The sports industry has seen many changes over the past few years, in particular in the type of spectator that attends games at stadiums. Today, sports attract the interest of all kinds of people â€” in particular more women, families and higher-income earners. In the United States, stadium operators recognize that the new breed of spectator also has a different taste in food, and subsequently provide a much wider range of food and serve them more efficiently.
According to the Cyber-Journal of Sport Marketing, more and more money is being spent in the United States on stadiums and arenas to improve facilities in order to meet the changing needs of spectators. One particular area that has seen a dramatic change over the past few of years has been foodservice. Traditionally, foodservice at typical sporting events offered only a few products such as hot dogs and soda â€” an offering that spectators now consider to be passé. Today, fans have the option to purchase items such as chicken fajitas, meat pies, beefsteak and Italian sausage, to name only a few.
Regarding meat concessions, the choices are endless.
Spectators are no longer restricted to limited options, especially in the meat sector. When a regular fan goes to a stadium for a game today, that fan can choose gourmet items, including freshly cooked pasta, carved meats, tacos, pan pizzas, teriyaki kebabs and calzones.
Stadiums in the United States now have many features in order to serve spectators more efficiently in regards to foodservice, the Cyber-Journal continues. To begin with, operating a larger number of points of sale not only gives the opportunity to provide more kinds of food but also means less waiting in line, which is very important to fans who want to miss as little of the game as possible. Children also are being served better. For example, many stadiums now have kid-sized counters, where they can buy food such as chicken nuggets and hamburgers to order.
Providing a wider variety of food options at stadiums not only more accurately meets the needs of spectators, but also provides a way for stadium operators, caterers, and meat and poultry processors to increase revenue.
Who's in the gameMilwaukee-based Klement Sausage Co. Inc. has become synonymous with many sports venues and sponsorships, including sponsorships of the Milwaukee Bucks, (Bradley Center), Milwaukee Brewers (Miller Park) and Minnesota Twins. Klement’s also proudly recognizes the visibility brought about by its infamous Klement’s Racing Sausages, a game-day event featured at Miller Park during Brewers home games. These product mascots are used for marketing and promotional purposes, and work they do.
“We supply various sporting venues throughout the United States including small and large college athletics, major- and minor-league baseball, football and basketball,” says Steve Feye, vice president of foodservice sales. “As far as supplying each venue, we evaluate the previous year’s usage, compare it with the team’s home schedule, and make just enough product to cover any emergency, last-minute orders.”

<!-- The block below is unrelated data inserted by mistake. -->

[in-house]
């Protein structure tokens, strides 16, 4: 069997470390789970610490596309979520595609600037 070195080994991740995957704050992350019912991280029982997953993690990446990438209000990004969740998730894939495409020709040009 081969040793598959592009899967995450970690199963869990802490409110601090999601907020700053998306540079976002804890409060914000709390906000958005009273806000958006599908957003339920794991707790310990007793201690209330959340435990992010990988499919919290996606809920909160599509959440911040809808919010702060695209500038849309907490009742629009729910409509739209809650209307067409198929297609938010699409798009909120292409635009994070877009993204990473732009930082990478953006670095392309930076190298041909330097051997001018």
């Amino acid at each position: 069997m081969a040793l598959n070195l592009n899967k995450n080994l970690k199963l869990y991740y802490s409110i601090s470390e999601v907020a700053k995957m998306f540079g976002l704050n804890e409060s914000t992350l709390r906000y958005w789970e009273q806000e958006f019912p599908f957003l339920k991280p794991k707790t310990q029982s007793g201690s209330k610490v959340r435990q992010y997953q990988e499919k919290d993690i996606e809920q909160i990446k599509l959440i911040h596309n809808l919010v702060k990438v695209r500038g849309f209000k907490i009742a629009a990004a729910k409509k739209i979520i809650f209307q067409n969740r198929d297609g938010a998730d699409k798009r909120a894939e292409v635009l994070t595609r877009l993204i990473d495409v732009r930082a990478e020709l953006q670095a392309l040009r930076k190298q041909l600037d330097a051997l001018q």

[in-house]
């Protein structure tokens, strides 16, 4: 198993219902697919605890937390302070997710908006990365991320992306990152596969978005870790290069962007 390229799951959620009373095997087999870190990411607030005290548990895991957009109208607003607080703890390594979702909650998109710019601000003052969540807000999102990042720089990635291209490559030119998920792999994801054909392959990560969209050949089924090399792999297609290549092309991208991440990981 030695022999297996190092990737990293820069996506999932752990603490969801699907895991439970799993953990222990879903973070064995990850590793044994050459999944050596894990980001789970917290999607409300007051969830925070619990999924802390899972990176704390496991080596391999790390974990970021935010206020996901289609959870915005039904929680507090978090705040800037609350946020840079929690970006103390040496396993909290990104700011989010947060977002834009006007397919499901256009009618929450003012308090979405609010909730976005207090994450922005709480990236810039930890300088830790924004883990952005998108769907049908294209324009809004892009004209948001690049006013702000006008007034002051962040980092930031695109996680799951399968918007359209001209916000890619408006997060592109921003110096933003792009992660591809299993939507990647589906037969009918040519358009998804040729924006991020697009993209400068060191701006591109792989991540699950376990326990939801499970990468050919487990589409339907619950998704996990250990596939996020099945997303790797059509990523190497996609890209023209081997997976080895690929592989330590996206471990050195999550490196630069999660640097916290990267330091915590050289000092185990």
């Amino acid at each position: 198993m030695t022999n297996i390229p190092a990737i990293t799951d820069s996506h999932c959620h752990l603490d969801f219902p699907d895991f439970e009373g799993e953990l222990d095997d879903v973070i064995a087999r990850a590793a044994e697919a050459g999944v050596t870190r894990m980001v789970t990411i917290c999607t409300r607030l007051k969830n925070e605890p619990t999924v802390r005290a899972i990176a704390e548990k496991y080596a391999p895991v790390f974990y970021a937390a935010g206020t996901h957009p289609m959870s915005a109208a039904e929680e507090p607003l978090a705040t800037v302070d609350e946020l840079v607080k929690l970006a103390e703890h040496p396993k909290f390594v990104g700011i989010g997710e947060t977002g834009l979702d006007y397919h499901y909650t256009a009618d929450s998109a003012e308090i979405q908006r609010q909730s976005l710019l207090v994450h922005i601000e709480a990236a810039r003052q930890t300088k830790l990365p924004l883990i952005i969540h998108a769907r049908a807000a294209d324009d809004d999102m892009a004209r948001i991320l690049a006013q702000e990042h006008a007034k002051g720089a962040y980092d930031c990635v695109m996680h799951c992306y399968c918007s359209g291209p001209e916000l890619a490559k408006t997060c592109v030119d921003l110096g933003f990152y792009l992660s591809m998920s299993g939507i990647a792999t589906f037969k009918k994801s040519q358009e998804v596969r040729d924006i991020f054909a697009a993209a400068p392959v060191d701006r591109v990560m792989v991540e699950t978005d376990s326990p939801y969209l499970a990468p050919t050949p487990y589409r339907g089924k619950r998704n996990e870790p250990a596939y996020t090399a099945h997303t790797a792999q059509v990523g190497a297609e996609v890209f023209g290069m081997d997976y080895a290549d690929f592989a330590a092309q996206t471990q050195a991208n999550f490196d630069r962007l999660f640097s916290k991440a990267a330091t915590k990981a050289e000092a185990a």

The company manufactures a vast variety of raw, cooked, and smoked ethnic sausages, including bratwurst, beer bratwurst, Italian sausage, Polish sausage, chorizo, andouille (Cajun Sausage), linguica (Portuguese Sausage), Knackwurst, beef Chicago-style wieners, and pork and beef wieners. Klement’s also supplies a full line of snack sticks and jerky.
“Sports marketing is a great avenue to showcase all of our great-tasting sausage products,” says Feye.
Another company that has become synonymous with famous sports teams is Los Angeles-based Farmer John. For more than 40 years, the company has been a proud sponsor of the Los Angeles Dodgers Major League Baseball team. Farmer John’s famous Dodger Dogs® are enjoyed by avid Dodger fans at all home games. Additionally, the company is a proud sponsor of the NFL’s Arizona Cardinals team.
Meat pie versus hot dogIt is a well-known fact that there is not a town in Australia where you cannot not buy a hot pie, either pre-packaged or freshlybaked. Hot pies remain the biggest-selling favorite at sporting events and throughout Australia. In 2007, two of the biggest pie companies in Australia â€” Melbourne-based Four N’ Twenty, and Adelaide-based Vili’s â€” expanded into the U.S. market. To the tune of billions of export dollars and with a deal with a distribution giant, Vili’s placed this humble, far-from-nutritious, Aussie comfort food in their own carts on the street corners of New York City, in restaurants, pubs, clubs and sporting venues. Vili’s also teamed up with celebrity chef Wolfgang Puck to bring Vili’s pies to the Staples Center in Los Angeles.
At the rate at which the meat pie is catching on, it could soon give the traditional hot dog a run for its money.